30 April 2018 | Herpreet Kaur Grewal
Support services firm Interserve has reported that its financial performance in 2017 was "extremely poor with headline profit falling to £52.4 million".
The group's financial results reveal that an inefficient operating model and excessive cost structure left the group exposed to weaknesses in the UK performance of support services and construction in addition to a further deterioration in energy from waste during the middle of the year
The financial report for the year ended 2017 says its Support Services UK delivered "a disappointing performance, largely due to the impact of regulatory changes, challenging contract mobilisations, excessive historical overheads and a cost base that has not been flexible enough".
Revenue was stable at £1.7 billion, reflecting good work winning and contract retentions but, as expected, operating profit was negatively affected by regulatory-driven costs including the National Minimum Living Wage increases (introduced in April 2016), the Apprenticeship Levy, increased IAS 19 pension service charges and changes to the application of holiday pay and travelling time on its large workforce.
Profits were specifically impacted by a number of large contract mobilisations, contract performance in the justice business and some underperforming accounts that are being remedied through 'Fit for Growth' - the three-year programme launched by the new management team in October 2017 focused on increasing the group's organisational efficiency, improving group-wide procurement processes and ensuring greater standardisation and simplification across the business.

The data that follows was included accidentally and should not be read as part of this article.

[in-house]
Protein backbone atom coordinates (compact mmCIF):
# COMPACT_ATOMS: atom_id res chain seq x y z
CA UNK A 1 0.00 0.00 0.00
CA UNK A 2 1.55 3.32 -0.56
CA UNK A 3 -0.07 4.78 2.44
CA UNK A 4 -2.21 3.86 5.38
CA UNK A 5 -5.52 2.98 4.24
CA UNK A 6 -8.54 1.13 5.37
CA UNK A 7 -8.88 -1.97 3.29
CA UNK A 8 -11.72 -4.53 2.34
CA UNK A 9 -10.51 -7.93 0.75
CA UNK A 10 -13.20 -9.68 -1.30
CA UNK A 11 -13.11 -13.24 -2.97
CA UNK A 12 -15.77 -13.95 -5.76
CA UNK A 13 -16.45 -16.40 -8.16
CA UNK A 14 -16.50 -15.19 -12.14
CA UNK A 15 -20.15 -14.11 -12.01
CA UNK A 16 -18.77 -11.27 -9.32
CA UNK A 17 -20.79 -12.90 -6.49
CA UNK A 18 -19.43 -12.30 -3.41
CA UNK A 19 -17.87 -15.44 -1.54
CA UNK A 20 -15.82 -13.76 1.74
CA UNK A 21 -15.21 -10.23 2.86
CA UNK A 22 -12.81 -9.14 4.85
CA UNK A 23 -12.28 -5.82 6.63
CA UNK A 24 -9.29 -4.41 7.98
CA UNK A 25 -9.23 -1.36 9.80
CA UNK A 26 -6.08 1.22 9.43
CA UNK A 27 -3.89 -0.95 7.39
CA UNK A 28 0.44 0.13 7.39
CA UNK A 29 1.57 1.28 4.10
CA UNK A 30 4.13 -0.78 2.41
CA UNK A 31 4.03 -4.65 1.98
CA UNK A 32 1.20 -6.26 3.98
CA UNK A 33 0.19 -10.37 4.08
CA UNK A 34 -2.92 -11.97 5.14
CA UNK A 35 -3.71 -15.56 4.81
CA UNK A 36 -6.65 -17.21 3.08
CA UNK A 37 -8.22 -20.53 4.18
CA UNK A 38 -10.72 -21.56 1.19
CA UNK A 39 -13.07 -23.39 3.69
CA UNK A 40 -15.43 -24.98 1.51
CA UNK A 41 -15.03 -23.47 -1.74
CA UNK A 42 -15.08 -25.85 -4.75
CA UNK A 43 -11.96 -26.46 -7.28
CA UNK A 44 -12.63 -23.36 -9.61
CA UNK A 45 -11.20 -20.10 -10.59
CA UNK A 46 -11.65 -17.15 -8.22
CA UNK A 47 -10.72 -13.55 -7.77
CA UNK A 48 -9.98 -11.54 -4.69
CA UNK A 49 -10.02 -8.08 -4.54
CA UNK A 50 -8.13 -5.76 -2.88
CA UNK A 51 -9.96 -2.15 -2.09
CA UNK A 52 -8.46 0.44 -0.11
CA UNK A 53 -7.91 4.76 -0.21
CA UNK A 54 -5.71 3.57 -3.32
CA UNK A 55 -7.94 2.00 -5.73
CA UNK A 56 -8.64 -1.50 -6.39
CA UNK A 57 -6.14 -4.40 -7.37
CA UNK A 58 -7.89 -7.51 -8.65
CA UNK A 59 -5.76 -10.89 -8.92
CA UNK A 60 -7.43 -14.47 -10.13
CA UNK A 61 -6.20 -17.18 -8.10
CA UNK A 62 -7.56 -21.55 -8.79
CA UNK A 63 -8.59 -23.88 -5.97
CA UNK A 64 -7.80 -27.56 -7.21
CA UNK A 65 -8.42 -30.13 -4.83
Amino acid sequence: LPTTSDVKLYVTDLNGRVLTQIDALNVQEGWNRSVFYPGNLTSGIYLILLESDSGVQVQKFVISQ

Debbie White, Interserve's chief executive, said: "2017 was a difficult year for Interserve, but it was also a year of significant progress. As a new management team, we have stabilised the business and taken the first actions to establish a solid foundation from which we can both serve our customers effectively and underpin improved future operational and financial performance.
"This work has focused on refinancing, conducting a thorough assessment of the contract portfolio, and introducing new management disciplines, processes and cost controls under the 'Fit for Growth' programme. We are confident that the cost savings and management actions identified will contribute at least £40-50 million to group operating profit by 2020, with the 2018 benefit estimated to be £15 million.
"The refinancing we recently agreed with our lenders is a major step in securing a firm financial platform to underpin the group's future. Of course there is much still to do. However, we are encouraged by the support from our lenders and the new facilities will allow us to execute our business plan, focus on delivering a good service for customers, drive improved operational and financial performance."